What’s an S Corporation is an important question to ask for any business owner wanting to incorporate his or her business. An S Corp, like any corporation, is formed by filing the Articles of Incorporation with the Secretary of State’s office in that respective state.

The corporation issues stock and employs a board of directors, officers, and shareholders who oversee the corporation. The shareholders hire the board of directors who will oversee the business. In turn, the directors hire officers who assist in the daily operations of the business.

The shareholders, who are also the owners, have limited liability protection. Therefore, any debts and obligations of the corporation cannot be satisfied by taking the shareholders’ personal assets, such as their homes, personal bank accounts, cars, etc.

For tax purposes, the S Corporation passes through all of its profits and losses to the shareholders, who report it on their personal tax returns. This means that the S Corp doesn’t face double-taxation, as is the case with C Corporations.

Based on these characteristics, the S Corp operates as a hybrid between a C Corp, sole proprietorship, partnership, and LLC.

Criteria for Becoming an S Corp

Keep in mind that some states do not recognize S Corps for tax purposes, particularly New York and New Jersey. But for those states that do in fact recognize S Corporations, the business itself must meet all of the requirements set forth by the IRS to be treated as an S Corp, and this includes:

• The business must have only one class of stock

• There can be no more than 100 shareholders

• All shareholders must be either U.S. citizens or U.S. permanent residents

• All shareholders must be natural persons; other businesses cannot be shareholders

• Profits/losses must be allocated to the shareholders for tax purposes

Advantages of an S Corp

There are several advantages to operating as an S Corp. As previously noted, the shareholders assets are protected, which means that any creditors cannot go after personal assets to satisfy the debts and obligations of the S Corp. This is not the case in a sole proprietorship or general partnership, as personal assets are generally not protected.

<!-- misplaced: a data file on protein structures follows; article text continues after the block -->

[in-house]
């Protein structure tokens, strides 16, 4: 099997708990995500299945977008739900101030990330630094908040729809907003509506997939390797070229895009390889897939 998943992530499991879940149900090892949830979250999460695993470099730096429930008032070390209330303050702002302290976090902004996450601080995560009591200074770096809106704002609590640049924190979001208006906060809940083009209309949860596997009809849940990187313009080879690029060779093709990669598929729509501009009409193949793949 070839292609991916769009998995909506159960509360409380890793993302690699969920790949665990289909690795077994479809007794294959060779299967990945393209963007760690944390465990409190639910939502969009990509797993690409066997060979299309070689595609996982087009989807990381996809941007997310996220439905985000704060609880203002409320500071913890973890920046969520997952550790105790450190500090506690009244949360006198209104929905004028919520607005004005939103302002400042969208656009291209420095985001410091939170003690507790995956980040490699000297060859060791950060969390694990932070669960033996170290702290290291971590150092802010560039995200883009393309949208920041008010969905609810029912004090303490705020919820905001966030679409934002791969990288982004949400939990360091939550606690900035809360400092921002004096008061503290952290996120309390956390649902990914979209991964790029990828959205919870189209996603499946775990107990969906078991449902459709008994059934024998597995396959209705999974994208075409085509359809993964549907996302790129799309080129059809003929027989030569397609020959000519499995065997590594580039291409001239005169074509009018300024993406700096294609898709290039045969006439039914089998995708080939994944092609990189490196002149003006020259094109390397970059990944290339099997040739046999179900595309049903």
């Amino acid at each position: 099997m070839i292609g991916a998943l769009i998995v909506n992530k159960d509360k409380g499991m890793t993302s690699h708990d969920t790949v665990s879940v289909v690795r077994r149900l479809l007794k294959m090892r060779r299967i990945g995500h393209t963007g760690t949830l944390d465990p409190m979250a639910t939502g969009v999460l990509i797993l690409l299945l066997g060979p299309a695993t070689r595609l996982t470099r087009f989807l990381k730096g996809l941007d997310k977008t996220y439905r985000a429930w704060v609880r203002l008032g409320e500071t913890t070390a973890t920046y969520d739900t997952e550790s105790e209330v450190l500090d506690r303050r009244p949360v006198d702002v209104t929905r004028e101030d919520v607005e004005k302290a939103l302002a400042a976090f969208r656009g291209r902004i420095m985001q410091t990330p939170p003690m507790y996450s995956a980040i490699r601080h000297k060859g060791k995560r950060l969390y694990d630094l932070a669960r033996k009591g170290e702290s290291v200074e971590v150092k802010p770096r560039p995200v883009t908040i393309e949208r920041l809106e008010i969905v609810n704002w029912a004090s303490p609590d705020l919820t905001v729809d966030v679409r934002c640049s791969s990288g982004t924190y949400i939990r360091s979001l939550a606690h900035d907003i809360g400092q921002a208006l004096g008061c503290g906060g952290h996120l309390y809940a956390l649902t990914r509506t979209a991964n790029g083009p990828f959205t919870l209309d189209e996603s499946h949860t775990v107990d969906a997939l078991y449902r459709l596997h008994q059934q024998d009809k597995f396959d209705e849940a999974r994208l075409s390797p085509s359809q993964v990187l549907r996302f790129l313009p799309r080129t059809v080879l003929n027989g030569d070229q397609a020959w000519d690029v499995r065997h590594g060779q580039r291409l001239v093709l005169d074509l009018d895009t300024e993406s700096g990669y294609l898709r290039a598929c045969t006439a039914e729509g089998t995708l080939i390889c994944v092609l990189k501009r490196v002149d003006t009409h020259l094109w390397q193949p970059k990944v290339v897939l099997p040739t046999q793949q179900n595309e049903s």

Furthermore, the S Corp operates as a pass-through tax entity, meaning that the S Corp doesn’t pay federal income taxes at the corporate level. Instead, as previously mentioned, the profits and losses flow to the shareholders who will report it on their personal income tax returns.

Another significant advantage of an S Corp is the fact that the shareholders can also act as employees of the business and pay themselves a reasonable salary for the work done. In addition, shareholder-employees can receive tax-free dividends from the S Corp, as well as other distributions. This can help such employees reduce their self-employment tax liability, as they will only need to pay taxes on the compensation paid to them and not distributions earned.

Another benefit is the transfer of ownership. Some business structures, including a partnership or LLC, automatically terminate if an owner leaves the business. However, a corporation will continue to exist even if one of the shareholder’s transfers his or her ownership interest.

Furthermore, the S Corp will not need to comply with any accounting rules if the ownership is transferred to another shareholder. Corporations must generally use a cash method of accounting, unless they operate as an S Corp. However, if the S Corp has inventory, then it might still need to utilize the accrual method.

S Corps provide greater credibility with potential customers, employees, business vendors, and financial institutions for lending purposes. S Corps also benefit from less corporate formalities, as S Corps only need to file tax documents once a year, whereas C Corporations must file tax documents on a quarterly basis. This is because C Corps have greater gross receipts.

S Corps, just like any corporation, can provide investment opportunities by selling shares of stock to the public. However, keep in mind that the S Corp can have only one class of stock, whereas the C Corp can offer different classes of stock.

If you need help learning more about an S Corp, or need assistance forming your S Corp, you can post your legal need on UpCounsel’s marketplace. UpCounsel accepts only the top 5-percent of lawyers to its site. Lawyers on UpCounsel come from law schools such as Harvard Law and Yale Law, and average 14 years of legal experience, including work with, or on behalf of companies like Google, Menlo Ventures, and Airbnb.